8. “How can we…or more importantly, why should we be “wary” of the statistics used in & conclusions derived from–in a “PEER REVIEWED” paper???”

    Never … EVER … trust a pro-AGW “pal-review” paper.

  9. one lives in hope that you might use your powers for good

    That’s Gavin, as usual the best person at making an argument against…Gavin, suggesting statistical and in general scientific analysis should be subordinate to Greater Things such as the “good”, whatever that is.

    As if a sloppy paper made for a Good Cause would be preferable to a great paper uninterested in morality and politics.

    Thanks Gavin! Well, at least that attitude does explain your whole career, doesn’t it? Perhaps you might want to change your website’s title to “Moral Science”..

  10. Gavin’s reply that our host should not be “…wishcasting a situation based on the politics” is another keeper for the quotation book. How many studies have been posted by RC and their ilk, without a squeak of criticism over the blatant political implications?

  11. How very funny and revealing Gavin’s comments are. He really does see himself as a climatological Luke Skywalker, with Prof Briggs, Steve McIntyre and many others as having made a conscious decision to go over to the dark side. It explains how ridiculously tribal RC is, with the most shocking abuses of science defended to the death and any criticism attacked in a primarily ad hominem way.
    I used to think this was a phenomenon caused by watching too many Westerns, where the goodies and baddies were clearly defined, but the genre became more nuanced so there must be another explanation. Reminds me of a time when some student friends and I sat around smoking a lot of weed and nearly convinced ourselves we had been chosen by a higher power to save the world – perhaps that’s it!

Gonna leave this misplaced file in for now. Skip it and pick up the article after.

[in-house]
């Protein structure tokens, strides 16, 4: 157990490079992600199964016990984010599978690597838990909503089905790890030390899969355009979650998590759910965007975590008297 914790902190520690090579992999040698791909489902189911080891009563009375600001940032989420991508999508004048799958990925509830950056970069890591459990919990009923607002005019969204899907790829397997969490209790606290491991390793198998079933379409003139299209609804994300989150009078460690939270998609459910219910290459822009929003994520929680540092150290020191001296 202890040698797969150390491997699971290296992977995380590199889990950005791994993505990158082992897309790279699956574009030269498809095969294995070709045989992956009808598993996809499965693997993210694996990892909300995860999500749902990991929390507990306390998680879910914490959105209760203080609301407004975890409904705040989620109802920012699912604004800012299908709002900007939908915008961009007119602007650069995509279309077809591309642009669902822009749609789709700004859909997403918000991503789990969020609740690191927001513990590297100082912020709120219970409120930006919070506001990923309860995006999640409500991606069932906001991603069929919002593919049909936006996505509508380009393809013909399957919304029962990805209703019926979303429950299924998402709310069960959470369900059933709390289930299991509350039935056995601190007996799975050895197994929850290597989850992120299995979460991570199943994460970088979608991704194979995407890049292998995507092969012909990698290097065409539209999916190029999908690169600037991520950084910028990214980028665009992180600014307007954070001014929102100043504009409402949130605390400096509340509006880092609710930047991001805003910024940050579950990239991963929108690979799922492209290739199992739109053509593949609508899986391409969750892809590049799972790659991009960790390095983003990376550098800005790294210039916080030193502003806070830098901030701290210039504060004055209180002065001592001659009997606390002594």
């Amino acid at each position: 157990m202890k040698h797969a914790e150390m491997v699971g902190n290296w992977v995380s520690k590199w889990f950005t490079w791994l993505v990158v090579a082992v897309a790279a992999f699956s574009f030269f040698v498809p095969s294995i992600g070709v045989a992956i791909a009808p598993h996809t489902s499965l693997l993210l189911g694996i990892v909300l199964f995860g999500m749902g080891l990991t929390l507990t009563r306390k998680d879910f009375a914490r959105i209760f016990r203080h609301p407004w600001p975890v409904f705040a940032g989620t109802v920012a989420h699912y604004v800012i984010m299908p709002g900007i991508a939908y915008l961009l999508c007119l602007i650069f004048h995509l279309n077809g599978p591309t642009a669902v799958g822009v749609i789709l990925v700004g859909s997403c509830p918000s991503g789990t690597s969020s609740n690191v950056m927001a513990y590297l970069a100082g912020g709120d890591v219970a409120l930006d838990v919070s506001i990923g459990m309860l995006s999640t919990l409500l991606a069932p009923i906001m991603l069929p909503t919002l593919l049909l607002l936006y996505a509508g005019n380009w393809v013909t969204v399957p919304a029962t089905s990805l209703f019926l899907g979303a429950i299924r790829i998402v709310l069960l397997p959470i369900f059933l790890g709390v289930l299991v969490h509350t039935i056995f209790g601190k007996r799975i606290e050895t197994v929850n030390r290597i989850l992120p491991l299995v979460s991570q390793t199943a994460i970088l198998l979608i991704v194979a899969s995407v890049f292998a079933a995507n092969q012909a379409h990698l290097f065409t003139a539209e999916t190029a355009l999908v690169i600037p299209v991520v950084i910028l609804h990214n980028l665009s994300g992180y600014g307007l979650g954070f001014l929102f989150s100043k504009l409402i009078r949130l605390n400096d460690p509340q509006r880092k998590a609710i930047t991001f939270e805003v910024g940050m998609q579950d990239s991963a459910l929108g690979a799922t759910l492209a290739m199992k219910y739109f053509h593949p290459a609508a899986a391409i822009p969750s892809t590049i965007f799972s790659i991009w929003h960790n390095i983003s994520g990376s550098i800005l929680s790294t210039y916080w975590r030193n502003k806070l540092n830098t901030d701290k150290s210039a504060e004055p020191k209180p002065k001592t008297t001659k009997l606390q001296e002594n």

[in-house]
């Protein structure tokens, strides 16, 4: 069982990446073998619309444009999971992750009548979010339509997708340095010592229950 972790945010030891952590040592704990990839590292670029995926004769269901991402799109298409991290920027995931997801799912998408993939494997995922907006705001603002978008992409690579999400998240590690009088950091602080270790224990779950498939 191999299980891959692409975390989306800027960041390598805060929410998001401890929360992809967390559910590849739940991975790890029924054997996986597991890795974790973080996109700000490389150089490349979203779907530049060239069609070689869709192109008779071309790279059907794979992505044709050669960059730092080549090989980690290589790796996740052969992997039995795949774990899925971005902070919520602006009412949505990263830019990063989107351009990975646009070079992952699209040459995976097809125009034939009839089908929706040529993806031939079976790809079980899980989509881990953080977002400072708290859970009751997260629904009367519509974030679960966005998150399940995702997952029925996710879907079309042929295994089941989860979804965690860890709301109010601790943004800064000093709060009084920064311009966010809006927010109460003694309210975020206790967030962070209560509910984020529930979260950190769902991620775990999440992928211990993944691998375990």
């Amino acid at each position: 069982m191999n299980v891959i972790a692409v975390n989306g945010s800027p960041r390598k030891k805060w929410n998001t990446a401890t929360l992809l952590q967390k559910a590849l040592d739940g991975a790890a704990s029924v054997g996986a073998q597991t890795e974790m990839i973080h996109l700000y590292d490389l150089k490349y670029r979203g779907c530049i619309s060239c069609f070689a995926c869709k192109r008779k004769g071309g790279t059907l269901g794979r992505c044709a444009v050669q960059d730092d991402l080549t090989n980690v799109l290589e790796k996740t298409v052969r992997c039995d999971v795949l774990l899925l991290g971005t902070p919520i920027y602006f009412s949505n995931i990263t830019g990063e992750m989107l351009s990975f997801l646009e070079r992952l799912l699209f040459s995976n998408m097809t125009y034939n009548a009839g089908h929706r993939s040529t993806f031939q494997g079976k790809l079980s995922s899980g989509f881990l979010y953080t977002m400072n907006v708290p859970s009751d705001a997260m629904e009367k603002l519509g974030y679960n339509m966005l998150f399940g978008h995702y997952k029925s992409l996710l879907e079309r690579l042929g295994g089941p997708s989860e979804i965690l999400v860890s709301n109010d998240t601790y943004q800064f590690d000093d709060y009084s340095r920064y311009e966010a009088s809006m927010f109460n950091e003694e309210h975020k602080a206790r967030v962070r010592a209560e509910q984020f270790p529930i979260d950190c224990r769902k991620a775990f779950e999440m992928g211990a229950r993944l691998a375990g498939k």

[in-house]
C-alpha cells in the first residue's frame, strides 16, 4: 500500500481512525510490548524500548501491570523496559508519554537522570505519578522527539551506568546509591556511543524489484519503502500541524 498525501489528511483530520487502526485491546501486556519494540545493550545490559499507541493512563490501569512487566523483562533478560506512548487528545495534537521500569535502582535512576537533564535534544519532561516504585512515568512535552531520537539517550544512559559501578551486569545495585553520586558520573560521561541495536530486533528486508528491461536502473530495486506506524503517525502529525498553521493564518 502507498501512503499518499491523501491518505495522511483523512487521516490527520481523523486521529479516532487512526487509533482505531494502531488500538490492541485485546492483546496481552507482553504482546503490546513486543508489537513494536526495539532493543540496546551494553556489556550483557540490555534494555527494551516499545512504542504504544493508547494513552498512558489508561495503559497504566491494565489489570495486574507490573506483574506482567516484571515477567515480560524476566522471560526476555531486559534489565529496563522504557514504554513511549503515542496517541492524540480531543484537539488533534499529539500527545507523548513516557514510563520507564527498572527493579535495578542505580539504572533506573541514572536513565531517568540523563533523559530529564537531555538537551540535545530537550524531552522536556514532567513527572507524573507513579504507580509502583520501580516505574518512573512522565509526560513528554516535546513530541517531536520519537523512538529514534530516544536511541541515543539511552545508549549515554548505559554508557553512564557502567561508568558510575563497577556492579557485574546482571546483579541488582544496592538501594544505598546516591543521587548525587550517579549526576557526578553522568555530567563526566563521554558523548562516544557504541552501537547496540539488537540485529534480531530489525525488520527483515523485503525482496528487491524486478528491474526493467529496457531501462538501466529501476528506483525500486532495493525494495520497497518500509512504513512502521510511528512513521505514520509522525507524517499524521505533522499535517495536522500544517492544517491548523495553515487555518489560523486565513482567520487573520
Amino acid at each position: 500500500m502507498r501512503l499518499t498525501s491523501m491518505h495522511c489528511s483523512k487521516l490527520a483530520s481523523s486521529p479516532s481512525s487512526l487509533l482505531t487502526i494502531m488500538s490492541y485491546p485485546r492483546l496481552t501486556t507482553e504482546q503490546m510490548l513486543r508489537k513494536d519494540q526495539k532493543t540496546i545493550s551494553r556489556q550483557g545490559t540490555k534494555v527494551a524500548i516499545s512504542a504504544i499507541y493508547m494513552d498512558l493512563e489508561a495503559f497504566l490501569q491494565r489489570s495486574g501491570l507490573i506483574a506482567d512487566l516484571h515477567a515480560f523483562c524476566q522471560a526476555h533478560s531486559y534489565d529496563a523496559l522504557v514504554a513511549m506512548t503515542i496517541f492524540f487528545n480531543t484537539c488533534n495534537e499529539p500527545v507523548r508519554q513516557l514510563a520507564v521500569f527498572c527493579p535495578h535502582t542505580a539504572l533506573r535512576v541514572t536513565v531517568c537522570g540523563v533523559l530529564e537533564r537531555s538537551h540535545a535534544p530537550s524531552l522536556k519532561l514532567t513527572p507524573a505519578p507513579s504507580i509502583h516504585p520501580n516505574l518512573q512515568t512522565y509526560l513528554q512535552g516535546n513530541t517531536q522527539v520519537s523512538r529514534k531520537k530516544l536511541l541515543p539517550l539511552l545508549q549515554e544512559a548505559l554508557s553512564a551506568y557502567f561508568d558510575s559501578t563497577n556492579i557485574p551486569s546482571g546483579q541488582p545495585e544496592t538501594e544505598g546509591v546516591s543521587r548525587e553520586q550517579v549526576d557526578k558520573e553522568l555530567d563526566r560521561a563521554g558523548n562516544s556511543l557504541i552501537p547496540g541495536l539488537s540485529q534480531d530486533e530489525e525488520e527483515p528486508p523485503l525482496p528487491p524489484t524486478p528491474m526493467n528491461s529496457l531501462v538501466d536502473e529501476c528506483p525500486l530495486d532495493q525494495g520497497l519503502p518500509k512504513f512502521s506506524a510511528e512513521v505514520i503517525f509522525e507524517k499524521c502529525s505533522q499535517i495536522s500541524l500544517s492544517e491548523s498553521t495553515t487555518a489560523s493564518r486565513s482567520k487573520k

On second thoughts perhaps it is not so funny. We have just seen in Oslo what can happen when people believe
    a) that it is their role to save civilisation
    b) that the ends justify the means.

  12. I wonder if Gavin would like to comment on other poor statistics in climatology…..oh I don’t know maybe the dire understanding of statistics which lead to Dr Mann’s broken hockey stick?

  13. Some time ago I had my cat ‘altered’ by the vet. He was never quite the same again. 😉

    I am looking forward to your comments regarding the Spencer paper. Hard to know who to trust when it comes to the ‘science’ of climate these days, but I am happy to see you weighing in on this paper.

  14. What Monnett is trying to explain,to someone with apparently zero background, is that only three of the dead bears was seen during the transect portion of the flights, and hence only three were included in their calculations. This is indicated clearly in Monnett&Gleason – so its your criticism thats “badly off” – fortunately you won’t be subjected to a criminal investigation.

  15. Here are some instinctive statistical questions on Section 2.3 of Spencer and Braswell’s paper: